Commentary: The future of forensic functional brain imaging

Daniel D. Langleben, Frank M. Dattilio

Research output: Contribution to journalComment/debatepeer-review

11 Scopus citations

Abstract

In "Functional MRI Lie Detection: Too Good to be True?" in this issue of The Journal, Joseph Simpson reviews the merits and the limitations of using fMRI to detect deception. After presenting the gaps in experimental data that stand in the way of translating the laboratory proof of concept to a field application, Simpson surveys the legal, regulatory and ethics concerns facing fMRI, should it emerge as a technologically robust method of lie detection. In our commentary, we update and interpret the data described by Simpson, from the points of view of an experimental scientist and a forensic clinician. We conclude that the current research funding and literature are prematurely skewed toward discussion of existing findings, rather than generation of new fMRI data on deception and related topics such as mind-reading, consciousness, morality, and criminal responsibility. We propose that further progress in brain imaging research may foster the emergence of a new discipline of forensic MRI.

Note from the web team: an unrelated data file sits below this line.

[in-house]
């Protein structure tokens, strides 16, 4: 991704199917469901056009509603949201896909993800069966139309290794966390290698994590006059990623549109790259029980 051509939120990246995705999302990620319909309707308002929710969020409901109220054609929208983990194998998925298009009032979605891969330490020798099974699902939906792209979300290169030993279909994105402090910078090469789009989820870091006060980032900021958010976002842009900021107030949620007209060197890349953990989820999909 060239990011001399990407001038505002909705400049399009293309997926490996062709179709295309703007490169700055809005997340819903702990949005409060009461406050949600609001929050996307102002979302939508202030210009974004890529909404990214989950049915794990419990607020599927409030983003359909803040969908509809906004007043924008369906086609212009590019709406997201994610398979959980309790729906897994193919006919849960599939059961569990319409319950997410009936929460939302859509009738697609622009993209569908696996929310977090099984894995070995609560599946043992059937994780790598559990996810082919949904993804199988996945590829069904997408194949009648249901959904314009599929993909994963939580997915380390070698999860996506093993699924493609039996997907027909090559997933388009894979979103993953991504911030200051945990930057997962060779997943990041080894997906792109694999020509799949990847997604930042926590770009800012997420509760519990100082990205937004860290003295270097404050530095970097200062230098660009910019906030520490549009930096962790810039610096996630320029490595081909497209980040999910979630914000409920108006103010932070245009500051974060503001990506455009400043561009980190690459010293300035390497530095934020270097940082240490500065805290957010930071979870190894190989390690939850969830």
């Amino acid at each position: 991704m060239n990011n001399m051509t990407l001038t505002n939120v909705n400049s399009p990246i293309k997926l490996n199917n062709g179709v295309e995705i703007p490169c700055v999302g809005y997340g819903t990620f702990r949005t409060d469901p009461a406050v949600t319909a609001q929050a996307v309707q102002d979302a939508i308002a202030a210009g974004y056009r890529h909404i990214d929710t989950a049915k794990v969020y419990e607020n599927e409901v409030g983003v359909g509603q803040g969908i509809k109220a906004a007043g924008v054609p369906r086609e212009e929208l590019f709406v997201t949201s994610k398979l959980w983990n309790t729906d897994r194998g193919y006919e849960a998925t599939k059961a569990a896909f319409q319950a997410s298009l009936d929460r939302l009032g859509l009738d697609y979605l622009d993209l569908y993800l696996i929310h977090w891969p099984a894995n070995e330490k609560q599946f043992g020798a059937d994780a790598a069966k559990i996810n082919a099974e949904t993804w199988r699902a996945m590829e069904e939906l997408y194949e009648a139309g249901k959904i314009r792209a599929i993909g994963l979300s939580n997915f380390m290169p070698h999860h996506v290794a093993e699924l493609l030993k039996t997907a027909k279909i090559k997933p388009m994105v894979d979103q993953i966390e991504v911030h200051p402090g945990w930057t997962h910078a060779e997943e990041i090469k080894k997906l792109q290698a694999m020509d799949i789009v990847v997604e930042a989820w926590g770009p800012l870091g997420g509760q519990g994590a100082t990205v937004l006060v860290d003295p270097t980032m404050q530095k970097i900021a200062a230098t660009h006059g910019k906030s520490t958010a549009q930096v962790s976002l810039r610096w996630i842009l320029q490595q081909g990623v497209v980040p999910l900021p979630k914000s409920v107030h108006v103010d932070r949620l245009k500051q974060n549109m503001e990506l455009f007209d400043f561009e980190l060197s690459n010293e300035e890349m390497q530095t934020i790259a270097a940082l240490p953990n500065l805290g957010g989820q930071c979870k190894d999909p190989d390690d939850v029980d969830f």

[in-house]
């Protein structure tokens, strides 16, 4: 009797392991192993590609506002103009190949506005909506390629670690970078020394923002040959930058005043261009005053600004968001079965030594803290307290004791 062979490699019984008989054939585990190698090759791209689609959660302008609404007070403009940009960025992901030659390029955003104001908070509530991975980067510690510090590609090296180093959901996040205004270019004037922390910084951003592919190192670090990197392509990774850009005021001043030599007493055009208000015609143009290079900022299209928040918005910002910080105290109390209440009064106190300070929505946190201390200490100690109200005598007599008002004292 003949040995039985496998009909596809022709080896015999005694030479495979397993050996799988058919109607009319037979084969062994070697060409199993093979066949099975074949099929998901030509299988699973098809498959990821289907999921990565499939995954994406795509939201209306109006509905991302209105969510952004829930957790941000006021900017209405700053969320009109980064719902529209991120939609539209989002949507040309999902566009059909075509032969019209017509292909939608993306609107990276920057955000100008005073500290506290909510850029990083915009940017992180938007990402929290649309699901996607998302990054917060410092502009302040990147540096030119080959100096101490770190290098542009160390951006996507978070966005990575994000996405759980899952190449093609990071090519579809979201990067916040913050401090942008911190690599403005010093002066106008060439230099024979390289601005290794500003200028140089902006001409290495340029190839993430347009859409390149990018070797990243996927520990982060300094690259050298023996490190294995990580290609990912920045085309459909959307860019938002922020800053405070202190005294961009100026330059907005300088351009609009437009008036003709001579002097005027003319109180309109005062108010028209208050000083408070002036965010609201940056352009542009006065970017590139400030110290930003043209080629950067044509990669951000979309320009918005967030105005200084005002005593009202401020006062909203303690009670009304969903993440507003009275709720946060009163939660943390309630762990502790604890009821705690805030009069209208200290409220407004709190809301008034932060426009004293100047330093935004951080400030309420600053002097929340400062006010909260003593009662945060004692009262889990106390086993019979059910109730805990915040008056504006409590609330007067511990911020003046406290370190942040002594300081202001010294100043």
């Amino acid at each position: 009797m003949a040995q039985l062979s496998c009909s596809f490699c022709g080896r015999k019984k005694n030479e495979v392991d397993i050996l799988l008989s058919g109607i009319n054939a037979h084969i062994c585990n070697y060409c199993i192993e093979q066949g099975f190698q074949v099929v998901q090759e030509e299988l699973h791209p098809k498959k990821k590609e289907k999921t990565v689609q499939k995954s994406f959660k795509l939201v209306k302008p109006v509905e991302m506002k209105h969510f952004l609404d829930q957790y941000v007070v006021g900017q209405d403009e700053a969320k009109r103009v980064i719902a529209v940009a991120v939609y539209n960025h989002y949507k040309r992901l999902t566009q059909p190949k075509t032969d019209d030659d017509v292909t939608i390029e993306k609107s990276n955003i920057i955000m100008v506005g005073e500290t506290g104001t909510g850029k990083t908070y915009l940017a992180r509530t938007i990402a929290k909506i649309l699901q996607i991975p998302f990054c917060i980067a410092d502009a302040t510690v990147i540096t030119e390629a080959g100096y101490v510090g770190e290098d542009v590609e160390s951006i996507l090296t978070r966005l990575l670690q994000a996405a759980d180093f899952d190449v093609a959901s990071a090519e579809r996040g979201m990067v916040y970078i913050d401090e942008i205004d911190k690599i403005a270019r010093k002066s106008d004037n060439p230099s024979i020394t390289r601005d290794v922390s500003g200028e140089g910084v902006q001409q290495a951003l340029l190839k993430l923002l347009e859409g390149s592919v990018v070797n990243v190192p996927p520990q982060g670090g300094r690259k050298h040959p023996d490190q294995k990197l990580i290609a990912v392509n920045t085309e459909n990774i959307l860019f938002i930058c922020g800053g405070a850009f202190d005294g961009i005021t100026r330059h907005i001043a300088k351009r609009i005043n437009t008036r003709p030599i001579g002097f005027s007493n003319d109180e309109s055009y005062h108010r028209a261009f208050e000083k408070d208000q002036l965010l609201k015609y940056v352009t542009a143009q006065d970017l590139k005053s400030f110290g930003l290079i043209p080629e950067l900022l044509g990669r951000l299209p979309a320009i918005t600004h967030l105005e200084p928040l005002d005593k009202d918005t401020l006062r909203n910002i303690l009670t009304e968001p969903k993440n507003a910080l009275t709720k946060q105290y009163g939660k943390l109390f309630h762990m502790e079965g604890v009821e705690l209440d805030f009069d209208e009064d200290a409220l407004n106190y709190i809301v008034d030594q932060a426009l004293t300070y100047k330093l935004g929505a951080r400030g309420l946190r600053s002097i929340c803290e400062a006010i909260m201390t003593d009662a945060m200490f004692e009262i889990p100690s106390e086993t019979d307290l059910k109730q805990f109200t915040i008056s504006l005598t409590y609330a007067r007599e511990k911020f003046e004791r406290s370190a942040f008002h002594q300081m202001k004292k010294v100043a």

Original languageEnglish (US)
Pages (from-to)502-504
Number of pages3
JournalJournal of the American Academy of Psychiatry and the Law
Volume36
Issue number4
StatePublished - 2008
Externally publishedYes

All Science Journal Classification (ASJC) codes

  • Pathology and Forensic Medicine
  • Psychiatry and Mental health

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